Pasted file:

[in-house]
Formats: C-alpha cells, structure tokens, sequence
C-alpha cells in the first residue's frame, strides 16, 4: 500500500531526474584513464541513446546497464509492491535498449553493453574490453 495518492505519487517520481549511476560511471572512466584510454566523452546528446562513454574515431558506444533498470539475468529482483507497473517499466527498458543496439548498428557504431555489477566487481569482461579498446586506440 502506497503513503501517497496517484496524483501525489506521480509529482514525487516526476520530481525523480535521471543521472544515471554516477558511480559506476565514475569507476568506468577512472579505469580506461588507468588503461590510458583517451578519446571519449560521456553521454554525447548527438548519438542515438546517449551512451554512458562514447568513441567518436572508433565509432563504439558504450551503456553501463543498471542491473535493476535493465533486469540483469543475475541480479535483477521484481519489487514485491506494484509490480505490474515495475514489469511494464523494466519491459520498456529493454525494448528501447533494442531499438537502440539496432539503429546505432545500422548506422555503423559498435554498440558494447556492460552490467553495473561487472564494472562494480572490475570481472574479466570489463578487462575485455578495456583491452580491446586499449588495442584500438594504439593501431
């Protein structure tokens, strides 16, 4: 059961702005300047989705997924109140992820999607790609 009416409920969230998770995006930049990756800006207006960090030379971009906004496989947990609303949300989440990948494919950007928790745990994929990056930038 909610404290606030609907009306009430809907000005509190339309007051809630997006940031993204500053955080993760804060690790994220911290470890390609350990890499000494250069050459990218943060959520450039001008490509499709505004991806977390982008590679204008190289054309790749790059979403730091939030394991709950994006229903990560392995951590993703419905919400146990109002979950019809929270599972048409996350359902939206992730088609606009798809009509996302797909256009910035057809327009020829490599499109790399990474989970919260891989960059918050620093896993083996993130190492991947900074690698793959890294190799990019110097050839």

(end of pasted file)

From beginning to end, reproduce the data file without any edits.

[in-house]
Formats: C-alpha cells, structure tokens, sequence
C-alpha cells in the first residue's frame, strides 16, 4: 500500500531526474584513464541513446546497464509492491535498449553493453574490453 495518492505519487517520481549511476560511471572512466584510454566523452546528446562513454574515431558506444533498470539475468529482483507497473517499466527498458543496439548498428557504431555489477566487481569482461579498446586506440 502506497503513503501517497496517484496524483501525489506521480509529482514525487516526476520530481525523480535521471543521472544515471554516477558511480559506476565514475569507476568506468577512472579505469580506461588507468588503461590510458583517451578519446571519449560521456553521454554525447548527438548519438542515438546517449551512451554512458562514447568513441567518436572508433565509432563504439558504450551503456553501463543498471542491473535493476535493465533486469540483469543475475541480479535483477521484481519489487514485491506494484509490480505490474515495475514489469511494464523494466519491459520498456529493454525494448528501447533494442531499438537502440539496432539503429546505432545500422548506422555503423559498435554498440558494447556492460552490467553495473561487472564494472562494480572490475570481472574479466570489463578487462575485455578495456583491452580491446586499449588495442584500438594504439593501431
């Protein structure tokens, strides 16, 4: 059961702005300047989705997924109140992820999607790609 009416409920969230998770995006930049990756800006207006960090030379971009906004496989947990609303949300989440990948494919950007928790745990994929990056930038 909610404290606030609907009306009430809907000005509190339309007051809630997006940031993204500053955080993760804060690790994220911290470890390609350990890499000494250069050459990218943060959520450039001008490509499709505004991806977390982008590679204008190289054309790749790059979403730091939030394991709950994006229903990560392995951590993703419905919400146990109002979950019809929270599972048409996350359902939206992730088609606009798809009509996302797909256009910035057809327009020829490599499109790399990474989970919260891989960059918050620093896993083996993130190492991947900074690698793959890294190799990019110097050839």